'Scalped's' Jason Aaron wrote his own ticket into comic books

by Ethan Sacks

New York Daily News (MCT)

24 April 2007


NEW YORK - Leaping over tall buildings in a single bound is old hat in the comic book industry. A fan off the street with almost no experience getting a gig writing for the publisher of Superman through an unsolicited email? Now, that’s a impressive feat.

But that’s just what writer Jason Aaron has done, first with his critically acclaimed Vietnam War mini-series, “The Other Side,” and now with “Scalped,” an ongoing series about a crime-ridden Indian reservation - both published by DC Comics’ Vertigo imprint.

“I’ve read comics since I was a kid, I knew for a long time that I wanted to be a writer, but I had no idea about how to even go about trying to break into the comic industry,” says Aaron, 34.

So Aaron listened to his parents and went to college, where he majored in journalism, only to discover he hated the field. He wrote movie reviews; waited tables at a barbecue restaurant; worked in a warehouse that stocked adult novelty items; managed a shift at a video rental store. At nights, he kept dreaming in four-color panels.

“I just had a lot of bad crappy day jobs,” says Aaron. “Jobs that were low on stress, I could daydream at work. And once I walked out the door, I was done, I could go home and work on things I really wanted to.”

What Aaron really wanted to do was write a biography of a cousin on his mother’s side, Gustav Hasford, who wrote the novel, “The Short Timers,” that was made into the movie “Full Metal Jacket.” Hasford had died in 1993, but Aaron poured through his relative’s journals and got in touch with other members of Hasford’s old unit of Marine combat correspondents, including Captain Dale Dye, the technical advisor on “Platoon” and “Saving Private Ryan.” Several years of research on Vietnam yielded the idea that would ultimately become “The Other Side,” which tells parallel tales through the eyes of an American Marine and a Viet Cong.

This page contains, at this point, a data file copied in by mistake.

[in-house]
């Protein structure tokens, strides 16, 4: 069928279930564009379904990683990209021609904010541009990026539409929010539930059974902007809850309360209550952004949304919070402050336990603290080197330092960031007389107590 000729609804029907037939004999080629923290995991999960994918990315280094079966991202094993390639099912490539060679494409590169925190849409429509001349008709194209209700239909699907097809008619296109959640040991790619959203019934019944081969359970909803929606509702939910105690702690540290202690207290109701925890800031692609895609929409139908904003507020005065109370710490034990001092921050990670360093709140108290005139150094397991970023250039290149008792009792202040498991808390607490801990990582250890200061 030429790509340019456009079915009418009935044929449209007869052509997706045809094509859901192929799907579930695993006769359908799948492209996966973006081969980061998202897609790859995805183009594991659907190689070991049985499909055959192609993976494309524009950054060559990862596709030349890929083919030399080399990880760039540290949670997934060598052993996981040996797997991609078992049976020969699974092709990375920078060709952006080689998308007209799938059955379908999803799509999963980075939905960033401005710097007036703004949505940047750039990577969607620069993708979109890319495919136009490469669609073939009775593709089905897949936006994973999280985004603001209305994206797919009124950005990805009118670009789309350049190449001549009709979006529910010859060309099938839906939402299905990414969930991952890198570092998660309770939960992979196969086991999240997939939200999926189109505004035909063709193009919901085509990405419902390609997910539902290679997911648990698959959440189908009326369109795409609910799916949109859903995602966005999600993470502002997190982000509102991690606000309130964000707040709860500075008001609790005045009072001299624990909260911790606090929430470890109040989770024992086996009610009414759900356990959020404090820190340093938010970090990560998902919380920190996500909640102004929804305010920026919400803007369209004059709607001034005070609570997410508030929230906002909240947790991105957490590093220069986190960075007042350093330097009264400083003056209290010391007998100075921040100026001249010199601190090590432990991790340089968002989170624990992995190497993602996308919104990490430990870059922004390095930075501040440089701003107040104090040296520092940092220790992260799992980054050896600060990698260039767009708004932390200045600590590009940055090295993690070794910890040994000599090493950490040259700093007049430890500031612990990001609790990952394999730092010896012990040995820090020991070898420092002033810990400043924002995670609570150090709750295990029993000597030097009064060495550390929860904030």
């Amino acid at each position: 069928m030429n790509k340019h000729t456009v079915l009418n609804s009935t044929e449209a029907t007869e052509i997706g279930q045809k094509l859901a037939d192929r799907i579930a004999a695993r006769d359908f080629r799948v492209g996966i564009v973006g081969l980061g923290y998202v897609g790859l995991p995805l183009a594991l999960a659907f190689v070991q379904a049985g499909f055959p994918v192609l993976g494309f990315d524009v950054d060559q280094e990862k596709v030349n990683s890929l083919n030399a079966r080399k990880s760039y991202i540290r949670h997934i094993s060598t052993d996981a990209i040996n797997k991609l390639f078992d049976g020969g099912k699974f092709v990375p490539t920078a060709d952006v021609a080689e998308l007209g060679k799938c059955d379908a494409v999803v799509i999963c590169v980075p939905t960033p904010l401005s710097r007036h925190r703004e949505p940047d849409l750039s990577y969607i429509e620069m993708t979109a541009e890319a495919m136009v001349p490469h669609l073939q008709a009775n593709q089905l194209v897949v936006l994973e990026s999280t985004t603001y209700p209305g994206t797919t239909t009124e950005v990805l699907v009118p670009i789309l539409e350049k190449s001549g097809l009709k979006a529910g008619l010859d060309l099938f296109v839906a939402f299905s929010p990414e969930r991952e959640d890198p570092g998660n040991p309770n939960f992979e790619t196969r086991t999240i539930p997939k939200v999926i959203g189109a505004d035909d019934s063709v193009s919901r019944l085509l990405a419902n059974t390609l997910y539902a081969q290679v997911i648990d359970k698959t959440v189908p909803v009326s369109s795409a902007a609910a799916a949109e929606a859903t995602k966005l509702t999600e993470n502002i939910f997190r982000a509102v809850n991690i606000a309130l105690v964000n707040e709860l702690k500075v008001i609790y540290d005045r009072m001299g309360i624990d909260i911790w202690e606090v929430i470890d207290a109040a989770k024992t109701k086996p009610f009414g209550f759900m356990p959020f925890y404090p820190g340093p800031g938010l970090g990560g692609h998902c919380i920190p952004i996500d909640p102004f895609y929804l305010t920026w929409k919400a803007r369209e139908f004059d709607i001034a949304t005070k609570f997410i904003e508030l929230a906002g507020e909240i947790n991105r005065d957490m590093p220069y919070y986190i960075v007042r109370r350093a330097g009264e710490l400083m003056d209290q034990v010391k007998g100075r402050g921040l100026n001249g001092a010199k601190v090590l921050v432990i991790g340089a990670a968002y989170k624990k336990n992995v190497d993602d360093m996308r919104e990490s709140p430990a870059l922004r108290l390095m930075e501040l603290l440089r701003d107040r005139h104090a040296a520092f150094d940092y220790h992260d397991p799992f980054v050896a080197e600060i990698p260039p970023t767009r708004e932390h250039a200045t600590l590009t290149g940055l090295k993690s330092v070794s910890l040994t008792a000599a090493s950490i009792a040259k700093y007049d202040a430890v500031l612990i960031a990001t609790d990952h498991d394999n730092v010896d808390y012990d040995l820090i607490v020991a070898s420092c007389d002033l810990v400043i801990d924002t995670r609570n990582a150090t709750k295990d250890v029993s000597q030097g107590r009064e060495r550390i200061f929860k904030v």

In 2002, Aaron made a side trip from his home in Kansas City to the Wizard World Comic Convention. On a whim, Aaron stuffed a script for an eight-page Wolverine story into a ballot box full of submissions for a talent contest being held by Marvel Comics, the publisher of Spider-Man. After a few months, Aaron forgot all about the contest - then received a call out of the blue from an editor at Marvel saying he’d won.

If Aaron thought the eight-pages published in Wolverine No. 175 would propel him into a job in the business, he would be disappointed.

Marvel rejected his pitch for “The Other Side,” and Aaron quickly went back to re-stocking shelves with DVDs. Taking another flier, Aaron emailed Vertigo editor Will Dennis with his idea for the Vietnam mini-series, to which he received a polite response of, “no thank you.”

“It’s much harder for writers to break in than artists,” says Peter David, the writer of “Fallen Angel” and a veteran of more than 20 years in the business. “An editor can flip through a few pages of artwork and determine very quickly whether the artist has potential. With a writer trying to break in, anything you submit really has to blow the editor’s socks off in order for him to decide that you’re worth committing a book to.”